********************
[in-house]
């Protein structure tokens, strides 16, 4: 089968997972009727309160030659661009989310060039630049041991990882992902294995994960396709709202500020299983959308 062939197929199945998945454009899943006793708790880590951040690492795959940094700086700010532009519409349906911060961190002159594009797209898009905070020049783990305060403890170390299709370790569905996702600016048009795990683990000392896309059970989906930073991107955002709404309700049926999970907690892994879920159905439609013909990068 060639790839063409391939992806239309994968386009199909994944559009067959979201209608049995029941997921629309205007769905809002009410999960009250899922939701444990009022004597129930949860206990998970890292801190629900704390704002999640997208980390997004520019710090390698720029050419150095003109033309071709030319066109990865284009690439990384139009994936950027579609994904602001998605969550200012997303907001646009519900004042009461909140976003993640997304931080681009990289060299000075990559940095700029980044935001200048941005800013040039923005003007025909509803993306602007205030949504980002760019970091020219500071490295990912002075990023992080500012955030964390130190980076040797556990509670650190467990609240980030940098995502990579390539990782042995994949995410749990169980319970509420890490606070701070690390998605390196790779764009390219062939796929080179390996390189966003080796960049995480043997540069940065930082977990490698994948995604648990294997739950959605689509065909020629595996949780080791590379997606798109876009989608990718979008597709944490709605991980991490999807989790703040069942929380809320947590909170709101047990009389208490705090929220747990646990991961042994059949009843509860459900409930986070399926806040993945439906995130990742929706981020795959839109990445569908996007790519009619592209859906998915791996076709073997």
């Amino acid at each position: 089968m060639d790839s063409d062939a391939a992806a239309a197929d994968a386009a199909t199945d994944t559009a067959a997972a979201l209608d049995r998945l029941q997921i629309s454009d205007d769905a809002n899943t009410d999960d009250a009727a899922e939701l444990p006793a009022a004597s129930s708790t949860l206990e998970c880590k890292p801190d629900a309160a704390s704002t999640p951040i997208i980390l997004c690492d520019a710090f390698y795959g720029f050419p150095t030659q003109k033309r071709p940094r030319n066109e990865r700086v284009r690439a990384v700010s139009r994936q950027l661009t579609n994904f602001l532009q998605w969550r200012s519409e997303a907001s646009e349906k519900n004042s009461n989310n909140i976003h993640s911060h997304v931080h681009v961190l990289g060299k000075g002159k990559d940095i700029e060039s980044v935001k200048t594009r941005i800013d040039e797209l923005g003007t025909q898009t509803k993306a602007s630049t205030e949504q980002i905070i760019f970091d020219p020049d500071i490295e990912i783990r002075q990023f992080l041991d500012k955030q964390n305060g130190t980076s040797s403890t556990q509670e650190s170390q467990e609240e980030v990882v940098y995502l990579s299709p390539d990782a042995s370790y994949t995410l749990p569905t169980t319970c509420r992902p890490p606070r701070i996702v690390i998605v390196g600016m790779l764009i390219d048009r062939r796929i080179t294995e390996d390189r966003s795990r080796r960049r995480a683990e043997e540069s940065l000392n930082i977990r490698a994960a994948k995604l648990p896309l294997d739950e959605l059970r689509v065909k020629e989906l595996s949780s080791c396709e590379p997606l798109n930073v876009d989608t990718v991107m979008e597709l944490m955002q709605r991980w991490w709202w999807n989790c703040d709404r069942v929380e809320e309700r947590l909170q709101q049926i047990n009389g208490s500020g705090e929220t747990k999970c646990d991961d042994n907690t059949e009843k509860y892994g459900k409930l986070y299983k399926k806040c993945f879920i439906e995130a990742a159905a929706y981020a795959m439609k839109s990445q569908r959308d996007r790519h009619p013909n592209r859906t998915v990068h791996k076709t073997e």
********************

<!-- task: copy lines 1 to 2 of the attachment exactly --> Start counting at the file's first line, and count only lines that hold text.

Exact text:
[in-house]
């Protein structure tokens, strides 16, 4: 089968997972009727309160030659661009989310060039630049041991990882992902294995994960396709709202500020299983959308 062939197929199945998945454009899943006793708790880590951040690492795959940094700086700010532009519409349906911060961190002159594009797209898009905070020049783990305060403890170390299709370790569905996702600016048009795990683990000392896309059970989906930073991107955002709404309700049926999970907690892994879920159905439609013909990068 060639790839063409391939992806239309994968386009199909994944559009067959979201209608049995029941997921629309205007769905809002009410999960009250899922939701444990009022004597129930949860206990998970890292801190629900704390704002999640997208980390997004520019710090390698720029050419150095003109033309071709030319066109990865284009690439990384139009994936950027579609994904602001998605969550200012997303907001646009519900004042009461909140976003993640997304931080681009990289060299000075990559940095700029980044935001200048941005800013040039923005003007025909509803993306602007205030949504980002760019970091020219500071490295990912002075990023992080500012955030964390130190980076040797556990509670650190467990609240980030940098995502990579390539990782042995994949995410749990169980319970509420890490606070701070690390998605390196790779764009390219062939796929080179390996390189966003080796960049995480043997540069940065930082977990490698994948995604648990294997739950959605689509065909020629595996949780080791590379997606798109876009989608990718979008597709944490709605991980991490999807989790703040069942929380809320947590909170709101047990009389208490705090929220747990646990991961042994059949009843509860459900409930986070399926806040993945439906995130990742929706981020795959839109990445569908996007790519009619592209859906998915791996076709073997």